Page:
"I am not going to do anything about it as long as I stay here. But as soon as I am in Iraq, I am going to try and kill as many of them as possible," he wrote.
According to testimony in the court-martial, Akbar was asked at least twice by officers if he had problems with going into Iraq because he is Muslim and Akbar said he didn't.
The father also said Akbar graduated first in his class from a Los Angeles high school with a dropout rate of 85 percent.
"My concern is how did an upstanding citizen like my son, my pride and joy, get to into this situation?" John Akbar said. "He has absolutely no previous encounters with the law and does not use alcohol or drugs. He has always been a role model for his younger brothers and sisters."
Witness: Soldier laughed at movie attack on U.S. forces
FORT BRAGG, N.C. - Weeks before launching a deadly grenade attack on his comrades, Sgt. Hasan Akbar attended a camp showing of the movie "Apocalypse Now" and laughed at a scene of U.S. troops being hit by a grenade, a soldier testified Monday.
The testimony came as Akbar's lawyers opened their defense at his court-martial. Akbar is accused of allegedly ambushing fellow soldiers from the 101st Airborne Division in their tents at Camp Pennsylvania in Kuwait in March 2003, during the opening days of the Iraq war. An Army captain and an Air Force major were killed.
Akbar's lawyers do not dispute the fact he carried out the attack, but hope to spare him a possible death penalty by showing he was mentally incapable of premeditating it.
Spc. Joshua Rice testified that soldiers were watching the 1979 Vietnam War movie at their camp while they awaited their orders to move into Iraq.
During a scene in which a woman tosses a grenade into a helicopter loaded with wounded American soldiers, Akbar, who was seated at the back of the room, burst out laughing, Rice said. Akbar then got up and walked out, he said.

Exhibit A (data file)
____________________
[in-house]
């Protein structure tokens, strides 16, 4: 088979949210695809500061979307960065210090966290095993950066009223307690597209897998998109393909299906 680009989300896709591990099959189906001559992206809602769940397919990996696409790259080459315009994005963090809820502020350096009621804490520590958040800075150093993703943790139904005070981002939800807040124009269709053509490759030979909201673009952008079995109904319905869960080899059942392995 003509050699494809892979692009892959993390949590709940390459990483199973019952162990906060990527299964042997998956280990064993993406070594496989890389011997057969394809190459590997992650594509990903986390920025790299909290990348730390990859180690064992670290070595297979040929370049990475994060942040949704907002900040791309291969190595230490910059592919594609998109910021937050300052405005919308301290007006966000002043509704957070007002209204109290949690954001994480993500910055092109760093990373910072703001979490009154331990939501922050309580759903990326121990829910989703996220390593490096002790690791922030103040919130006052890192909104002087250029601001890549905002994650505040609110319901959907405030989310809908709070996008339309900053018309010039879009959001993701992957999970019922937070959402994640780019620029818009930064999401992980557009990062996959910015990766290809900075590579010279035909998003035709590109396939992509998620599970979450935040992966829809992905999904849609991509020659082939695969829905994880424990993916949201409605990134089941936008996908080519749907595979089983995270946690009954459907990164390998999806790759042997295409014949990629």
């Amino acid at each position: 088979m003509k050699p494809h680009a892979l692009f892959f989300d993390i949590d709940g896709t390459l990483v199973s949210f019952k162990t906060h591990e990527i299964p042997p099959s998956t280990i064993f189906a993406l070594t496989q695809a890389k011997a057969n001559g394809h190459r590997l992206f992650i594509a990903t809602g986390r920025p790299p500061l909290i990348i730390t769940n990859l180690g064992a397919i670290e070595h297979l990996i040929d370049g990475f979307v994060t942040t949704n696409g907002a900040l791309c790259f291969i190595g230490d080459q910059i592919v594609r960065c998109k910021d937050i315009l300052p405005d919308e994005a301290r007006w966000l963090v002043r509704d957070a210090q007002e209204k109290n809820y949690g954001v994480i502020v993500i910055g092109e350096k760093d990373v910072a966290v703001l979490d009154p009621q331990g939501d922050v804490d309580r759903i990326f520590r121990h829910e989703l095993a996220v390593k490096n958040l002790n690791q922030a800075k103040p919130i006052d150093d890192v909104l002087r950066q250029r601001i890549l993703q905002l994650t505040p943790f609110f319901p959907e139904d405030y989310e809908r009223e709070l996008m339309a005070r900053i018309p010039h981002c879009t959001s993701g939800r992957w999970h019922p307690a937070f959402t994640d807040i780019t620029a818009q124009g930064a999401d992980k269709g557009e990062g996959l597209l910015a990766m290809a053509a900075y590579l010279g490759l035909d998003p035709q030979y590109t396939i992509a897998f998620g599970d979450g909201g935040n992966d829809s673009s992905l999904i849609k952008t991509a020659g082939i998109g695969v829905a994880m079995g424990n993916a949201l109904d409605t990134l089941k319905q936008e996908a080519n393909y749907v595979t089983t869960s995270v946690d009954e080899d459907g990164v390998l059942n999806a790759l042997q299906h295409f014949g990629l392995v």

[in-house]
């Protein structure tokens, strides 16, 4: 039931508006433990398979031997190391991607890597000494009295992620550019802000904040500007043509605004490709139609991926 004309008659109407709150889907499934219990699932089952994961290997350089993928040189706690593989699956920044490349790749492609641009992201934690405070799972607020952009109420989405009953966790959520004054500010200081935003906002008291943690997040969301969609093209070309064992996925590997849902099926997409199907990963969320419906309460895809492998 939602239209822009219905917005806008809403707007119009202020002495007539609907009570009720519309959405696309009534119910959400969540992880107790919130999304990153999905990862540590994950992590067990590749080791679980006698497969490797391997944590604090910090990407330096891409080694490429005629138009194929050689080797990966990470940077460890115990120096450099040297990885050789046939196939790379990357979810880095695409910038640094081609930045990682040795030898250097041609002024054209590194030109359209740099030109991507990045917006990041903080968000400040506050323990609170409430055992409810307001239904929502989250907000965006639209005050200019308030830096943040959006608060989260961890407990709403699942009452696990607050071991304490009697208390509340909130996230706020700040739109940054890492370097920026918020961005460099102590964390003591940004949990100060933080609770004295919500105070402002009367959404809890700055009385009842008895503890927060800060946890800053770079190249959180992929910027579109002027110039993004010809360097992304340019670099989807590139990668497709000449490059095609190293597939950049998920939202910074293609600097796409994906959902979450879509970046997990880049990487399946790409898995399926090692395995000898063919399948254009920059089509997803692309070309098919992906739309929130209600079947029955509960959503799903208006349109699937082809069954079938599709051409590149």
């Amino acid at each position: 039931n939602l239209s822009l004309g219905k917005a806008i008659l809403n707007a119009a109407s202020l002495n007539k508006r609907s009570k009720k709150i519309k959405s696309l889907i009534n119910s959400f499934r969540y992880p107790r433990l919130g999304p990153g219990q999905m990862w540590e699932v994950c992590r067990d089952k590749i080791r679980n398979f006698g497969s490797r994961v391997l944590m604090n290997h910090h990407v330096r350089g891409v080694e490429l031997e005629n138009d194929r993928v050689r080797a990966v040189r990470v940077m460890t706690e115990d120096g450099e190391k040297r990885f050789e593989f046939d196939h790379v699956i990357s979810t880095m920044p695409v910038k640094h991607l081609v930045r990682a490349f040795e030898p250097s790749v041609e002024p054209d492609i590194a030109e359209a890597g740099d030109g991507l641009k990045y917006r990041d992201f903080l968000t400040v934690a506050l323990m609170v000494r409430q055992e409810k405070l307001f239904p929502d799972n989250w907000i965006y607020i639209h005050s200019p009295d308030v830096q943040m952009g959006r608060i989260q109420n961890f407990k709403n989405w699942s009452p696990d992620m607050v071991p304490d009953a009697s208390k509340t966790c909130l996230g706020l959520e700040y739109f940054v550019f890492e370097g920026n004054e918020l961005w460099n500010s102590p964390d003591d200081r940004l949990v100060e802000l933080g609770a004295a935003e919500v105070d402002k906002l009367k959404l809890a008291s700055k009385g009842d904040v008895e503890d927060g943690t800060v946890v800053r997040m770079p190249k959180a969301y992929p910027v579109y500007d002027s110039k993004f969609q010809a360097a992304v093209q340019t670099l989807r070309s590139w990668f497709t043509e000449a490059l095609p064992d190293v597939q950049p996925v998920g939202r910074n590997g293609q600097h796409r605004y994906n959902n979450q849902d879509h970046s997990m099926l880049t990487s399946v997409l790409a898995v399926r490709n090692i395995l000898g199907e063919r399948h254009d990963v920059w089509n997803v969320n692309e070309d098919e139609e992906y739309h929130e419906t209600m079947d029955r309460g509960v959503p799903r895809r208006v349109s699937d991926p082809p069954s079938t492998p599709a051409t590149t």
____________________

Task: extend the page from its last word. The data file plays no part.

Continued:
Prosecutors have said Akbar planned his attack on his fellow soldiers. Last week, they introduced diary entries in which he wrote that he might have to kill his "battle buddies."
Dr. Fred Tuton of Baton Rouge, La., said he first interviewed Akbar in 1986, when Akbar was 14. Local child-protection officials had sent Akbar for evaluation after his 4-year-old sister was found to have been molested by his stepfather.
"He never smiled at any time during my evaluation. That was very significant ... not showing any emotion," Tuton testified.
Tuton also said Akbar's greatest worry was "becoming a nothing" and that he felt guilty because he was the eldest of five children and didn't protect his sister from the abuse.
Several other soldiers testified Monday that Akbar was a loner. One sergeant said he relieved Akbar of his job as a team leader because of poor performance.
Akbar's parents — Quran Bilal of Baton Rouge and John Akbar of Seattle — are attending the trial, but neither has made a public comment. Both are possible defense witnesses.
Charged with murder
Killed in the attack were Army Capt. Christopher Seifert, 27, who was shot in the back, and Air Force Maj. Gregory Stone, 40, who suffered 83 shrapnel wounds. Another 14 soldiers were injured.
The court-martial is the first time since the Vietnam era that an American has been prosecuted on charges of murdering a fellow soldier during wartime.